Comedian Jay Leno recently appeared on the "Today" show to discuss the accident that left him with burns on his face, chest, and hands.
Leno was injured when flames erupted while working on his 1907 White Steam Car on Nov. 12. He stayed at the Grossman Burn Center for 10 days for treatment of third-degree burns and was released Nov. 22, with doctors expecting him to make a full recovery.
The former "Tonight Show" host explained the events of the accident in an interview with "Today" show host Hoda Kotb, which airs in full Dec. 14. Leno said he was working on the White with friend Dave Killackey when the accident happened.
"The fuel line was clogged so I was underneath it," Leno said in the interview. "And I said, 'Blow some air through the line,' and so he did."
"Suddenly, boom, I got a face full of gas," Leno continued, "And then the pilot light jumped and my face caught on fire." Steam cars use a pilot light to ignite their fuel, which is used to heat water in a boiler, turning it into steam to propel the vehicle.
Killackey pulled Leno out from under the car and smothered the fire. The comedian was then rushed to the hospital with what Killackey described in the interview as "horrific" burns. Killackey called 911, and doctors told him to go to a burn center, but he drove home instead. He then went to the burn center.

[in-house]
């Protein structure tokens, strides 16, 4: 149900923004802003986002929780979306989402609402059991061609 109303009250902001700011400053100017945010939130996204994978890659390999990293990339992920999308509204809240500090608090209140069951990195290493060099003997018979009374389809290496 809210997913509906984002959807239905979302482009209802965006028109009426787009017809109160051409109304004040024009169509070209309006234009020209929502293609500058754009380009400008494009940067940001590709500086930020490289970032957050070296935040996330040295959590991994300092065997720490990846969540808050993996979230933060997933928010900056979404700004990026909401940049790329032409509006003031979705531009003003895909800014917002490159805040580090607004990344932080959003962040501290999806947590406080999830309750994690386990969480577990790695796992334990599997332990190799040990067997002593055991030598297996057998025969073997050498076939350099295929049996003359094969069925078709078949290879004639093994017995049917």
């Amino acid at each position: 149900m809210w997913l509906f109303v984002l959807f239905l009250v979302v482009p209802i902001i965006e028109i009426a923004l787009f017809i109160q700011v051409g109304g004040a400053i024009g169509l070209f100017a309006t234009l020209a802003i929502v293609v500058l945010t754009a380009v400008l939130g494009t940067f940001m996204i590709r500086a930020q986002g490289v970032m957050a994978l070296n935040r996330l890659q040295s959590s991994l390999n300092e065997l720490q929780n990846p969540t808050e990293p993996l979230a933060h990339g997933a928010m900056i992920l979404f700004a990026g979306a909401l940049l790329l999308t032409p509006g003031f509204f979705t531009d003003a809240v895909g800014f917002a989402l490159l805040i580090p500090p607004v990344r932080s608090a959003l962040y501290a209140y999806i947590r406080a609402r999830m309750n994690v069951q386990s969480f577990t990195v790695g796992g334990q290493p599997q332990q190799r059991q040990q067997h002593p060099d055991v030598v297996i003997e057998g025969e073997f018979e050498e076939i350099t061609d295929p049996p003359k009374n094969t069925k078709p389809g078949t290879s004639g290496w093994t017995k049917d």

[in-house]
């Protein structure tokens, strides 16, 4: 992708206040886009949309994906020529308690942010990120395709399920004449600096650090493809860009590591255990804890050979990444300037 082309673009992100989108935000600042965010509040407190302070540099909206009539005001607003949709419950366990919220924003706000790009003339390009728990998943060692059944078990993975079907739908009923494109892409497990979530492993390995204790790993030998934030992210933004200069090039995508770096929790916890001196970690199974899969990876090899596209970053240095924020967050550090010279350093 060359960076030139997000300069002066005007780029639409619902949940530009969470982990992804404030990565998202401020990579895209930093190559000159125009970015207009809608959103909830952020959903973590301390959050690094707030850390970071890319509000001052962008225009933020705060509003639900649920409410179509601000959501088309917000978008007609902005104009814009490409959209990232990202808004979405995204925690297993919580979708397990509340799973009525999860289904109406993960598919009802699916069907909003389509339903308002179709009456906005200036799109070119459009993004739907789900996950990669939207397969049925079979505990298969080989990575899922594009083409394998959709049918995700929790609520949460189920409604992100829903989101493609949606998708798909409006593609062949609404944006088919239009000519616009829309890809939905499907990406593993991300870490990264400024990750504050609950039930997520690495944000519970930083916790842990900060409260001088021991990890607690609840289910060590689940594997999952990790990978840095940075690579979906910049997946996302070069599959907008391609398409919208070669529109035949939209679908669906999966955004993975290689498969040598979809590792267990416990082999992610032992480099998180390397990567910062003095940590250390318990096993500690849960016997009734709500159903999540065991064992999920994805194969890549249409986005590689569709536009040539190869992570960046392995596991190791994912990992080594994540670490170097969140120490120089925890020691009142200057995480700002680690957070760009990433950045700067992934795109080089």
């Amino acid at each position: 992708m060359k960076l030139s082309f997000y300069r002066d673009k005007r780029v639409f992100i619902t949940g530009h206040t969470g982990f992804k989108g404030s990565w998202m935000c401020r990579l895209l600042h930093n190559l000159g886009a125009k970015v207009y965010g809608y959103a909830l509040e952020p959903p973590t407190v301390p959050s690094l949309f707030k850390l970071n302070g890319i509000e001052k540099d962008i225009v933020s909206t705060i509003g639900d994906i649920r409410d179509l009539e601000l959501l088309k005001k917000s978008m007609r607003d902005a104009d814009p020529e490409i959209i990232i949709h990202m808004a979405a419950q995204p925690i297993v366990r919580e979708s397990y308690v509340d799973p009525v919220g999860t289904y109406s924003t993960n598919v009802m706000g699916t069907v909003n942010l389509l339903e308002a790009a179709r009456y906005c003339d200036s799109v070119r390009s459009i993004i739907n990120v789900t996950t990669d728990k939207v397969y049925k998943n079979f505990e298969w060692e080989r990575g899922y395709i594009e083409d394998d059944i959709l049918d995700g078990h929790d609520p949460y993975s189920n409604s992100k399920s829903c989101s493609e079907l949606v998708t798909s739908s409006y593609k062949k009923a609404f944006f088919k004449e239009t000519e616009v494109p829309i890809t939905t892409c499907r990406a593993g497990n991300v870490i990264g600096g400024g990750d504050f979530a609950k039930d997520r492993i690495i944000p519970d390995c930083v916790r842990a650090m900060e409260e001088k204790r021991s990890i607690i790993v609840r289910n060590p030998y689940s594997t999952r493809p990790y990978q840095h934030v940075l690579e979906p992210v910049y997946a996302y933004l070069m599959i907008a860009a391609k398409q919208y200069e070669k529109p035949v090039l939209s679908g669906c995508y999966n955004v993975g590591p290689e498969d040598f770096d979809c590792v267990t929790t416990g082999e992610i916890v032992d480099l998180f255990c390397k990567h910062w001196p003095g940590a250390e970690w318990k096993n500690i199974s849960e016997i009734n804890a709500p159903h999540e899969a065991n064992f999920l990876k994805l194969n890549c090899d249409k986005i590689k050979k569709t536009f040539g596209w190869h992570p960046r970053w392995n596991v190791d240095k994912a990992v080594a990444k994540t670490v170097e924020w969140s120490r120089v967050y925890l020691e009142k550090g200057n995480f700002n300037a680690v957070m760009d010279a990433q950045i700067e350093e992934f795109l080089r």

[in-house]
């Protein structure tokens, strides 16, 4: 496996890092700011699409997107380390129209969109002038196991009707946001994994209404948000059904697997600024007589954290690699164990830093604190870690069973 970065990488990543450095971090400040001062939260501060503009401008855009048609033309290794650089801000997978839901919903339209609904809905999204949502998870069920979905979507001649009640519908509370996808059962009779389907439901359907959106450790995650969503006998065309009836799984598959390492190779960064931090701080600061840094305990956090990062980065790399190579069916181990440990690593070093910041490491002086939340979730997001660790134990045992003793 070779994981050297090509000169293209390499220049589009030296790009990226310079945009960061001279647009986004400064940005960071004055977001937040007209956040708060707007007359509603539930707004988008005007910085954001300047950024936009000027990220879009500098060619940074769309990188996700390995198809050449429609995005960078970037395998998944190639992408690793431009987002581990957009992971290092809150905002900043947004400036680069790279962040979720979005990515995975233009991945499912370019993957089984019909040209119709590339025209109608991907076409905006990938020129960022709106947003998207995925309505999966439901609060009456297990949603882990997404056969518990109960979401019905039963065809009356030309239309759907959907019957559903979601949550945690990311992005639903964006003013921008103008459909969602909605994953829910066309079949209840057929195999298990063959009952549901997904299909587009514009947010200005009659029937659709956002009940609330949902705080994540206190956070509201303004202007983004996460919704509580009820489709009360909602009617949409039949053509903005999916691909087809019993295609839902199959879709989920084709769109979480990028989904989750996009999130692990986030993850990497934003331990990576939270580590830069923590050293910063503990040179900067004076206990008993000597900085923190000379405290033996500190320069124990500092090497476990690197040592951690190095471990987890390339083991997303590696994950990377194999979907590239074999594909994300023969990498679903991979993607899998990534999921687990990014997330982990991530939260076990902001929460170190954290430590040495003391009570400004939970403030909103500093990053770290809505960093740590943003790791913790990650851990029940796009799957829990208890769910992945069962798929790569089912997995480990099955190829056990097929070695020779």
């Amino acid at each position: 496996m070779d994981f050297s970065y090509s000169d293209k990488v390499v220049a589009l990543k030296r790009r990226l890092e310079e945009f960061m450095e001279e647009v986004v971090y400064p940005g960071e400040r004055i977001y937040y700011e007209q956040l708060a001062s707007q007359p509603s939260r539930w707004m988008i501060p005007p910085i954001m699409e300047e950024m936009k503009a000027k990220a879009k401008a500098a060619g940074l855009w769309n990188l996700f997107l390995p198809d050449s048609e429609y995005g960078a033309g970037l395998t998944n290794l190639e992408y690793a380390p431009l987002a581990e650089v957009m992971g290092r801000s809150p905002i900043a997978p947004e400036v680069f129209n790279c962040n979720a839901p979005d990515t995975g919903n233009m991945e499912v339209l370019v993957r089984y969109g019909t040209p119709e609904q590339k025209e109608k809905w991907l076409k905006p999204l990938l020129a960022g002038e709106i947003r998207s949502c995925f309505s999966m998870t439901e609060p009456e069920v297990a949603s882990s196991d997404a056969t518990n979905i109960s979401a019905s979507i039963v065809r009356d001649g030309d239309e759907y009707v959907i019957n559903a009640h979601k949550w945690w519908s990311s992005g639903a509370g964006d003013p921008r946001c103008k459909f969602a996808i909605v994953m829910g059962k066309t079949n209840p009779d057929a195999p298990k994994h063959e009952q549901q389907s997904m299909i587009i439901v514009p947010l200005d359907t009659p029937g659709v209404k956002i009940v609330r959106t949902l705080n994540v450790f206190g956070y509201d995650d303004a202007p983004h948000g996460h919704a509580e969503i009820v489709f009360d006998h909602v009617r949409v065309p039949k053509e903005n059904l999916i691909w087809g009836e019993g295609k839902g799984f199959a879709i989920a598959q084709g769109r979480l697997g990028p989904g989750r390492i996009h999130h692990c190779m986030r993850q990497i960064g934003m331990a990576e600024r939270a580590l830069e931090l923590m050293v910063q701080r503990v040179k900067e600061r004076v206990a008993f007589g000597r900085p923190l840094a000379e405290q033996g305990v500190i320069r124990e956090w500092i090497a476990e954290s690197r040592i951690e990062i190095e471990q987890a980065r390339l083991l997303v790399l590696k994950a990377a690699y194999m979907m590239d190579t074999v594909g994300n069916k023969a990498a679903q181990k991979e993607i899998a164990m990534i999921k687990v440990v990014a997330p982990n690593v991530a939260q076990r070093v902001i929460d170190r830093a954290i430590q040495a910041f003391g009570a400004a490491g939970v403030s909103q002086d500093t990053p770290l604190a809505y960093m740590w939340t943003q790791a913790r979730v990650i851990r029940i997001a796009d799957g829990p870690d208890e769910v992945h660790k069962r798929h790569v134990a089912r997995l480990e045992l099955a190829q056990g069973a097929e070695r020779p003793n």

Jay Leno with a Ferrari S90
Leno wasn't concerned about any permanent cosmetic damage. "When you look like me you don't really worry about what you look like, " he said. "If I'm George Clooney, that's going to be a huge problem, but they said it would be alright."
Some reconstruction was required, including around one ear, but Leno noted that doctors "saved all of the original parts." He also spent eight hours a day in a hyperbaric chamber as part of the treatment, which he described as a "glass coffin."
In the interview, Leno looks to be fully healed. Images shown by the "Today" show during the interview show the extent of the damage at its worst.
After his stay in the burn center, Leno was able to resume his routine of public appearances and standup comedy after being released.
"The most expensive part of the operation was the gasoline," he quipped. "We're in California! It's seven bucks a gallon!"